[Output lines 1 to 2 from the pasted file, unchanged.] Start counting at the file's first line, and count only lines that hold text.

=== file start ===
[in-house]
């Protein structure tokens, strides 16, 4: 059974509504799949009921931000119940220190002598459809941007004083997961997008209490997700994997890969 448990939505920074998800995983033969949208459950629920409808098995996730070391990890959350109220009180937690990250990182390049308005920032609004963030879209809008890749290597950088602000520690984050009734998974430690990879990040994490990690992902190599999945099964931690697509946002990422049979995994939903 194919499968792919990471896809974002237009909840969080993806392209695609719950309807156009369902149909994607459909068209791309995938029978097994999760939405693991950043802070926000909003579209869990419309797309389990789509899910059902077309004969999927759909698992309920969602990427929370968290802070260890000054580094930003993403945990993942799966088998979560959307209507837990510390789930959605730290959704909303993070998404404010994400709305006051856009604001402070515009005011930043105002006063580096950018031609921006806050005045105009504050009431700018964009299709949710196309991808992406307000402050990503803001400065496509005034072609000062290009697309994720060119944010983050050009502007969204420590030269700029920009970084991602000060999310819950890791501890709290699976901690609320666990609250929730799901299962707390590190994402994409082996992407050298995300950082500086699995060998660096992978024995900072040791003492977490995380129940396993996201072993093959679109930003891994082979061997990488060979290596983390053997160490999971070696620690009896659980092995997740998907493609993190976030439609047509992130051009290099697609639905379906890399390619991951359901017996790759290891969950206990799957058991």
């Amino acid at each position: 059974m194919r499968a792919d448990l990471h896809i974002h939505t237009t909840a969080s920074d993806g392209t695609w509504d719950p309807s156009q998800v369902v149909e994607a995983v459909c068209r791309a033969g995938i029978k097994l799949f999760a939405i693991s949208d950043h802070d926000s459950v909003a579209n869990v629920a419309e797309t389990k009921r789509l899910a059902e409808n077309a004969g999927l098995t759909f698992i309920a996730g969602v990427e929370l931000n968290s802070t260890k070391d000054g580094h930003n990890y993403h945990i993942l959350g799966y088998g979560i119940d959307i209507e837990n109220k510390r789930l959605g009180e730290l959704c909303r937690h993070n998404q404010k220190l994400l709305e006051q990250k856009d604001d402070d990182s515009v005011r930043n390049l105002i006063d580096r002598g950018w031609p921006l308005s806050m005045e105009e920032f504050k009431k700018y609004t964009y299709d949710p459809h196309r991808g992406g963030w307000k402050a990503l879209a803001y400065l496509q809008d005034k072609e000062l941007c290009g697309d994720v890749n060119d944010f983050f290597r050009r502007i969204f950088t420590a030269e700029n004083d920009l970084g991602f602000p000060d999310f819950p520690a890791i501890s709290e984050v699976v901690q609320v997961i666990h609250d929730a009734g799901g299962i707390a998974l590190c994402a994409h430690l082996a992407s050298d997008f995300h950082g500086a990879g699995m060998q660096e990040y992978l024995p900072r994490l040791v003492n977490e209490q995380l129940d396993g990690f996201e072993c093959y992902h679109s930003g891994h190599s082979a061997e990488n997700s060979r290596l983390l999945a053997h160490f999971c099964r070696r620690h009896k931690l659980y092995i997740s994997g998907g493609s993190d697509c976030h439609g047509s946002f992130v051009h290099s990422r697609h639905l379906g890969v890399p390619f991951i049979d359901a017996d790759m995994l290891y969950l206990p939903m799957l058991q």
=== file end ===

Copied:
[in-house]
């Protein structure tokens, strides 16, 4: 059974509504799949009921931000119940220190002598459809941007004083997961997008209490997700994997890969 448990939505920074998800995983033969949208459950629920409808098995996730070391990890959350109220009180937690990250990182390049308005920032609004963030879209809008890749290597950088602000520690984050009734998974430690990879990040994490990690992902190599999945099964931690697509946002990422049979995994939903 194919499968792919990471896809974002237009909840969080993806392209695609719950309807156009369902149909994607459909068209791309995938029978097994999760939405693991950043802070926000909003579209869990419309797309389990789509899910059902077309004969999927759909698992309920969602990427929370968290802070260890000054580094930003993403945990993942799966088998979560959307209507837990510390789930959605730290959704909303993070998404404010994400709305006051856009604001402070515009005011930043105002006063580096950018031609921006806050005045105009504050009431700018964009299709949710196309991808992406307000402050990503803001400065496509005034072609000062290009697309994720060119944010983050050009502007969204420590030269700029920009970084991602000060999310819950890791501890709290699976901690609320666990609250929730799901299962707390590190994402994409082996992407050298995300950082500086699995060998660096992978024995900072040791003492977490995380129940396993996201072993093959679109930003891994082979061997990488060979290596983390053997160490999971070696620690009896659980092995997740998907493609993190976030439609047509992130051009290099697609639905379906890399390619991951359901017996790759290891969950206990799957058991």